Tag Archives: tasting

American Trio #1: One-Oughts

Instead of venturing into a new whiskey this week, I’ve decided to take a look back with a coordinated trio from my past conquests.  For this first tri-tasting installment, I’ve chosen to group the spirits based on a common proof range.  This will allow me to better compare the plays and counter-plays between the other aspects of the trio.

And the three are…

1. Old Grand-Dad (Bonded) – the definition of the everyman’s bourbon: sweet, corn, classic (4 years, 100 proof)
2. Knob Creek – the punchy, bold, from the Jim Beam folks (9 years, 100 proof)
3. Old Weller Antique – reasonably priced, wheated, and slow: from Buffalo Trace (7 years, 107 proof)

I start with OGD – because there is no messing around with OGD.  It is not the subtlest of bourbons to say the least.  I’m betting it’s a good base to build from.  It is just as I expected, an angular, straight-forward bourbon.

On to the Knob Creek: in comparison, it smells sweet and refreshing…almost juicy.  Letting it wash over the tongue…wow.  Knob Creek really puts OGD in its place.  Much smoother much more depth to the flavor, yet still with its familiar punch followed by slow, oaky burn.  Over several more sips, the KB becomes spicier – as I remembered it had been.  Certainly not as angular as the OGD.  These two definitely contrast, though not in the most interesting way: we all knew that Knob Creek was better to begin with.

Moving on: Old Weller Antique comes across quite strangely after the Knob Creek.  Much more medicinal than I’d tasted before, and combined with the gentler wheated entrance it’s quite a shift of gears.  The spiciness is muted in comparision to a solo tasting, but appears in a crechendo in the finish.  These two demonstrate some of the fundamental differences between the two mash bill approaches.

Over all:
This is an interesting trio.  Clearly, there is a jump in market from the OGD to the KB and OWA, but each one is unique – with the exception of their proof range.  We have a wheated bourbon and two rye bases, one aged 4 years, one aged 7 years, and one aged 9 years.

I really enjoy the oak and tang from the Knob Creek that comes through with the increased aging and the Jim Beam mash bill respectively, but the Old Weller Antique finds its place in slower times when you aren’t looking for the muscle of Knob Creek.

As for Old Grand-Dad?  Well, good bless the fellow, he just makes the other ones taste better.


Old Grand-Dad, Bonded

After last week’s extravagance in the form of Booker’s, I’m toning things down this week with a bottle of Old Grand-Dad.


OGD is an interesting case and charming in its peculiar qualities – or lack thereof.  The first thing one notices when looking at a bottle of OGD is the jarringly orange label with green and gold type.  Perhaps it’s meant to blend with the orange-hued spirit, perhaps there is some long held brand tradition, or perhaps it’s the simple fact that it’s a hell of a lot easier to pick out an orange label among the almost uniformly earth-toned bourbon shelf.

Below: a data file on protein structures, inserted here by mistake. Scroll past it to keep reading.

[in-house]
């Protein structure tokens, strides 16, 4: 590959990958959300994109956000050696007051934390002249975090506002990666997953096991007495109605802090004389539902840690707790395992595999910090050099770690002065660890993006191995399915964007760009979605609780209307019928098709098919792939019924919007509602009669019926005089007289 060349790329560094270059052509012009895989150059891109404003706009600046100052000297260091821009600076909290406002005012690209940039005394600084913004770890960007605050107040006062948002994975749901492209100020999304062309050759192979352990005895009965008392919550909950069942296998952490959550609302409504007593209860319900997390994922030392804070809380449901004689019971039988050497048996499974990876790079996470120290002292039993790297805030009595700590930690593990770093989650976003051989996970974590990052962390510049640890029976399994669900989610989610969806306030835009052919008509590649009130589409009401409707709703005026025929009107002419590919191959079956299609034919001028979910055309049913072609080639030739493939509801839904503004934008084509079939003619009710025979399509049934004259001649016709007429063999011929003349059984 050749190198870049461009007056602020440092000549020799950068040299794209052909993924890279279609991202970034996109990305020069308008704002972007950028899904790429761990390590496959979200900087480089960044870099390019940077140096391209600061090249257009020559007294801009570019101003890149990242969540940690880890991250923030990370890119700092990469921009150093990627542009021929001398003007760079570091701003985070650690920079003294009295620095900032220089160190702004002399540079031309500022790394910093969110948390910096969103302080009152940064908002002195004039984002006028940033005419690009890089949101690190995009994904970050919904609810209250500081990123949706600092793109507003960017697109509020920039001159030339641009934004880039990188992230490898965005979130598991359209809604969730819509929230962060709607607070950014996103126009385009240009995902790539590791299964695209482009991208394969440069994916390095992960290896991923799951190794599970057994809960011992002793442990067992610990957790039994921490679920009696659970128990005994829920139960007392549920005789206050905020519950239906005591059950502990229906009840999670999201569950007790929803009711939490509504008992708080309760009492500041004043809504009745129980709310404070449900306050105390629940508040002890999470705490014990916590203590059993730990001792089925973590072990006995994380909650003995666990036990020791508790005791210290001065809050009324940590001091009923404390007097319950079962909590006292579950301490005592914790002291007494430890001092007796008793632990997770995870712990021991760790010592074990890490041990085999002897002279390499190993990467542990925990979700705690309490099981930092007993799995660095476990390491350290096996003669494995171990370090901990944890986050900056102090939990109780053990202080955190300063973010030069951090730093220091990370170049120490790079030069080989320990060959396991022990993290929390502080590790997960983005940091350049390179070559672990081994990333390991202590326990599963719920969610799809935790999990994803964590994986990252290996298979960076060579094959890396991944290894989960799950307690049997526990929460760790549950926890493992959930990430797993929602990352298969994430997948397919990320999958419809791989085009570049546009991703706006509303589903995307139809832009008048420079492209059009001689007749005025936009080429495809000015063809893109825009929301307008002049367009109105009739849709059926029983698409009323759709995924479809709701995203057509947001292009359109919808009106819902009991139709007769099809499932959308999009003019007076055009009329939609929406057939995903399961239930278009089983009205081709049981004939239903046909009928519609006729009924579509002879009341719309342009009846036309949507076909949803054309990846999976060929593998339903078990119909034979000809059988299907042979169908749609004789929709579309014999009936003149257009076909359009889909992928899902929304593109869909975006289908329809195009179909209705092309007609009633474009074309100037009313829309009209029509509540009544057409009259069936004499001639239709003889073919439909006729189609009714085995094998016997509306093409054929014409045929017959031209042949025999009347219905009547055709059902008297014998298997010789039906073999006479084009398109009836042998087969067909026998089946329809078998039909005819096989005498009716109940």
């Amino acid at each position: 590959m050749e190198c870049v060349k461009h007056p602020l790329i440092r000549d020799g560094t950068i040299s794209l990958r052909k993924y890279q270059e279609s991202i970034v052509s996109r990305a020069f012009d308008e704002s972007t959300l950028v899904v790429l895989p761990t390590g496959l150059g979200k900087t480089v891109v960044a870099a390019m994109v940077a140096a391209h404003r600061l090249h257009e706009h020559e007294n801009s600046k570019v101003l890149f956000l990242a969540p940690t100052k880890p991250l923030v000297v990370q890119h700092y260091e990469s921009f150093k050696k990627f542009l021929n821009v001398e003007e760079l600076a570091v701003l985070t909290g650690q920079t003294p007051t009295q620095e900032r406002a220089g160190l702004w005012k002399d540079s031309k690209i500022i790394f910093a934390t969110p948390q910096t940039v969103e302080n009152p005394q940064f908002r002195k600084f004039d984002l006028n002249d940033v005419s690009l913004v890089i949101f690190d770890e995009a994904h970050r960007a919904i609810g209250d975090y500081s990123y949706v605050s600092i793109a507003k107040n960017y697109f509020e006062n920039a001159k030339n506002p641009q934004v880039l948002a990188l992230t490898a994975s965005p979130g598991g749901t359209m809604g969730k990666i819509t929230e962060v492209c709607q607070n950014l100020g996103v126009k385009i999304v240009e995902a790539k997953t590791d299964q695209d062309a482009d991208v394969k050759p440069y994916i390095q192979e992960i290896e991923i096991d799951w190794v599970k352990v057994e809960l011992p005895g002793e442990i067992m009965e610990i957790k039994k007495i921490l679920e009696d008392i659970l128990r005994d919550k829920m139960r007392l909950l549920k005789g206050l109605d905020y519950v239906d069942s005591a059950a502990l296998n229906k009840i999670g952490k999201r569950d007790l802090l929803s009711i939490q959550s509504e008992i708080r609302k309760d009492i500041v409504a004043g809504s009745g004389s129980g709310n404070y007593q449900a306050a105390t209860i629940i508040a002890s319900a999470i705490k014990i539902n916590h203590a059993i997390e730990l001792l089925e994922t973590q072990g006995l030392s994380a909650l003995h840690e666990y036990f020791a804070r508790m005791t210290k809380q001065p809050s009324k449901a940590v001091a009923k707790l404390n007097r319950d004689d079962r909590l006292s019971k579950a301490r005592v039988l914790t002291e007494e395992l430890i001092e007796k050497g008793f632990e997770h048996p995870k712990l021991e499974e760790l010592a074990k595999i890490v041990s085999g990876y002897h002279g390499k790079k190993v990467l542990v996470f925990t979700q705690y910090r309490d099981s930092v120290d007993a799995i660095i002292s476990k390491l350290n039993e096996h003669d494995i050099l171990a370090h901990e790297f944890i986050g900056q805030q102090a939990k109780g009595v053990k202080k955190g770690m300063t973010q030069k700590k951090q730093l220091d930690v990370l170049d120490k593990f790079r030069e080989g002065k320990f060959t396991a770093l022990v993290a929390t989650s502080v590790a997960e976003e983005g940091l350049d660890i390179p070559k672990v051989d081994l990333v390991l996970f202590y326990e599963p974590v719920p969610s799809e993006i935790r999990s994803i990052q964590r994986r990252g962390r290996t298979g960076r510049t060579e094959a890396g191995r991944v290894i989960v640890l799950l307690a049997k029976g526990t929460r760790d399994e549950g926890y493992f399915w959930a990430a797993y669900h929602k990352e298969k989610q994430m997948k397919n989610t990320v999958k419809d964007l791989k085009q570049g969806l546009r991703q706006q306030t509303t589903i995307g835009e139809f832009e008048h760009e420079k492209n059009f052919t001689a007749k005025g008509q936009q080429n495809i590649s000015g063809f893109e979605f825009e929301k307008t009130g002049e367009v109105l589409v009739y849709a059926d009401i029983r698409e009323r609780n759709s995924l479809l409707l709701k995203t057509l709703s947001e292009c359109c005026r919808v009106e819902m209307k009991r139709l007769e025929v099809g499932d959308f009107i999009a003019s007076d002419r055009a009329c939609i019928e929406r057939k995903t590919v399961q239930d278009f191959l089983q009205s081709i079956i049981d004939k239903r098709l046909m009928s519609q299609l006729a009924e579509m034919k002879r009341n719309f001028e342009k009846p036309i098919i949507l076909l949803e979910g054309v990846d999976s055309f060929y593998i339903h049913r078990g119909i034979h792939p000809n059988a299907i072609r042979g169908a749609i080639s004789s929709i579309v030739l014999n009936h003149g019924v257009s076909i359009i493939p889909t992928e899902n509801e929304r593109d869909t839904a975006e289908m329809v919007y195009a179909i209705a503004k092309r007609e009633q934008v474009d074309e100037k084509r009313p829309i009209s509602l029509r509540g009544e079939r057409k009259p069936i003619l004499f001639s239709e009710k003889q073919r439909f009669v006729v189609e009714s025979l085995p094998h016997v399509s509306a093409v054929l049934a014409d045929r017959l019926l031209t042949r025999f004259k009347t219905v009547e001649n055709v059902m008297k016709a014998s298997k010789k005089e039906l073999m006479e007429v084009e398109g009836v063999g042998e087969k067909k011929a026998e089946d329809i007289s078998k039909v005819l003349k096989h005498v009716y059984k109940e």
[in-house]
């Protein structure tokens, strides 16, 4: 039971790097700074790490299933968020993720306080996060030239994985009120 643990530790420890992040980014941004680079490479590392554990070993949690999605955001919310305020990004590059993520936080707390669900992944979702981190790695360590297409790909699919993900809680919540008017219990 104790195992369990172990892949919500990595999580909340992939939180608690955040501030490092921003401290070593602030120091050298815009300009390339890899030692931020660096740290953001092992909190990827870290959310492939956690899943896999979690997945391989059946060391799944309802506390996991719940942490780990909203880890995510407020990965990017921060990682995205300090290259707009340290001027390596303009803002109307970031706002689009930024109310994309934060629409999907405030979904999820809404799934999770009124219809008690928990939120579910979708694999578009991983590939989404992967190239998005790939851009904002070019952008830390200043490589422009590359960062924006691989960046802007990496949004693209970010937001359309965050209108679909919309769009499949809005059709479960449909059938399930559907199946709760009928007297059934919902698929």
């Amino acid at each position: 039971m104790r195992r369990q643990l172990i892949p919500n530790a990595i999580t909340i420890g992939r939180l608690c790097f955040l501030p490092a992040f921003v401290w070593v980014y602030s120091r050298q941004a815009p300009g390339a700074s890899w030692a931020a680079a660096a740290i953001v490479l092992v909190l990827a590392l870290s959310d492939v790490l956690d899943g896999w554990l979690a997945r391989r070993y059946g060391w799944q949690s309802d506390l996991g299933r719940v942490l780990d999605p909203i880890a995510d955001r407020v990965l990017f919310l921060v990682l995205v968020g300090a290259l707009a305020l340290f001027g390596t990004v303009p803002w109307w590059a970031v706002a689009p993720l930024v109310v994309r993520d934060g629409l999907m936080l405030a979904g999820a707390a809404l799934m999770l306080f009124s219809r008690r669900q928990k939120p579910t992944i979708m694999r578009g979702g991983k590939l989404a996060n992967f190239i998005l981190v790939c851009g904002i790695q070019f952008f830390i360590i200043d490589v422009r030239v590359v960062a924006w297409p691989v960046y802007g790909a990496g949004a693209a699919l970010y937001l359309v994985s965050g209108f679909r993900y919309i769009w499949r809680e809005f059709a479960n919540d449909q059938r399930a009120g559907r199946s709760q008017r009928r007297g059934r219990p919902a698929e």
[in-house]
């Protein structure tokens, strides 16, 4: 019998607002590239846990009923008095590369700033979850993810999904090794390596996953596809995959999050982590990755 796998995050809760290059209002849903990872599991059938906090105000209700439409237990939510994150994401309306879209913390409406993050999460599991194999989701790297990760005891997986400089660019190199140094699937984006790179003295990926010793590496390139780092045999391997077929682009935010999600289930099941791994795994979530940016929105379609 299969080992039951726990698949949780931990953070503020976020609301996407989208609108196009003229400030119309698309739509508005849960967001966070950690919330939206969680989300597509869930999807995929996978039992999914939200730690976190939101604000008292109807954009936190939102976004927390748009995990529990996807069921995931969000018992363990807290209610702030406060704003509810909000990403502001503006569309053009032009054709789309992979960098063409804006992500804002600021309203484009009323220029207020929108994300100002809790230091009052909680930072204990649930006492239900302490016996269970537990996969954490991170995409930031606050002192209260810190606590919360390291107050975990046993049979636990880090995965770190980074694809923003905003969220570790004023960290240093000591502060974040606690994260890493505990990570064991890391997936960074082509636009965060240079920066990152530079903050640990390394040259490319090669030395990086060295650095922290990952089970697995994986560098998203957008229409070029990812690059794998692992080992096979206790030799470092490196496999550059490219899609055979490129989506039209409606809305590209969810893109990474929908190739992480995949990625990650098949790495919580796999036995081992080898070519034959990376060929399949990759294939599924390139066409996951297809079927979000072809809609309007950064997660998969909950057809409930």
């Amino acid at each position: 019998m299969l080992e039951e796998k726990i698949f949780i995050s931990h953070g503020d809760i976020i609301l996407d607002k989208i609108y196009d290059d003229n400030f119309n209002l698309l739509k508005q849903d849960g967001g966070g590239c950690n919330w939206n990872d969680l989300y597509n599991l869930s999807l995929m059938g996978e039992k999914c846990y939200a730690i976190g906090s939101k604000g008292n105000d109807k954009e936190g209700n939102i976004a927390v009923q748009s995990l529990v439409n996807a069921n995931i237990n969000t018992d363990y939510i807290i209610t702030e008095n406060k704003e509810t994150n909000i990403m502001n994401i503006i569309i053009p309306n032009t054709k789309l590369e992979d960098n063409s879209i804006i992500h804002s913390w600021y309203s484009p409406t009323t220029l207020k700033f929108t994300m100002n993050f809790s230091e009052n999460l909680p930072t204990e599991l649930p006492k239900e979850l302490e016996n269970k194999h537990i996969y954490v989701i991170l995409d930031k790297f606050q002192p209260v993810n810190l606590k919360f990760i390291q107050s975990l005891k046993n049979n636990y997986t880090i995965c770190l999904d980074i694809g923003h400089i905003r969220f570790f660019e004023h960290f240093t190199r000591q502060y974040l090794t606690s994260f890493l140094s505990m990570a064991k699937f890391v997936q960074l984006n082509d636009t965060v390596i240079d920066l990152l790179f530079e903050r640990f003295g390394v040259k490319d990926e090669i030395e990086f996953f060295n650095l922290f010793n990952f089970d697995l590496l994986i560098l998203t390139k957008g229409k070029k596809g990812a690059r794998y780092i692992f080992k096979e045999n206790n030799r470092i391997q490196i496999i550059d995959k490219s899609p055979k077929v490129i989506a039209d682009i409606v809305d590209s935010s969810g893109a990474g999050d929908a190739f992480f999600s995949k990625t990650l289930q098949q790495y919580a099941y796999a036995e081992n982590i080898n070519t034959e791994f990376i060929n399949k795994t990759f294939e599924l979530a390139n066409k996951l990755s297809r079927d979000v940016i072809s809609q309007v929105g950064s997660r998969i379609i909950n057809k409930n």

There are a few elements of the OGD packaging that distinguish it beyond the color scheme.  First to note is the fact that the company makes sure their drinker knows that this is a bonded whiskey.  While this is surely not the only bottled-in-bond variety of bourbon available, OGD seems to be the proudest of this point.  For a bourbon to be “bottled in bond” it means that the whiskey must be the product of one distillation season, one distiller, and one distillery, while being sold at 100 proof and having aged at least four years.

OGD’s proclamation of their bonded status makes sense when looking at the other details of the bottle.  At the bottom of the label is the sentence, “Bottled in bond under supervision of U.S. gov’t,” and surrounding the central portrait (presumably of Basil Hayden?) are the words “Registered U.S. Pat. Off.”  Both these details are oddly prominent on a modern bourbon bottle – and very likely not necessary, despite their official tone.  Instead, they likely are placed as they are to hark back to an age when they were necessary to verify the authenticity of the product.

It is this type of bureaucratic nostalgia, combined with the garish orange, which gives OGD its awkward charm.


Old Grand-Dad is nothing if not straight-forward, through and through.  To the nose it is quite medicinal with notes of oak and vanilla.  You can tell that this is 100 proof right away.

On the palate OGD is simply a classic bourbon: corn sweetness, caramel, and oak are the dominant sensations with a lingering finish of charred oak.  It’s tough to find too many more ways to describe it, but that seems to be the point of OGD, it is simply bourbon as it should be – no frills but no cut corners.

Over all:

At $18/bottle, Old Grand-Dad is a good choice for an every-day bourbon.  You can certainly do better than it, but there’s definitely a lot worse out there and probably for more dough.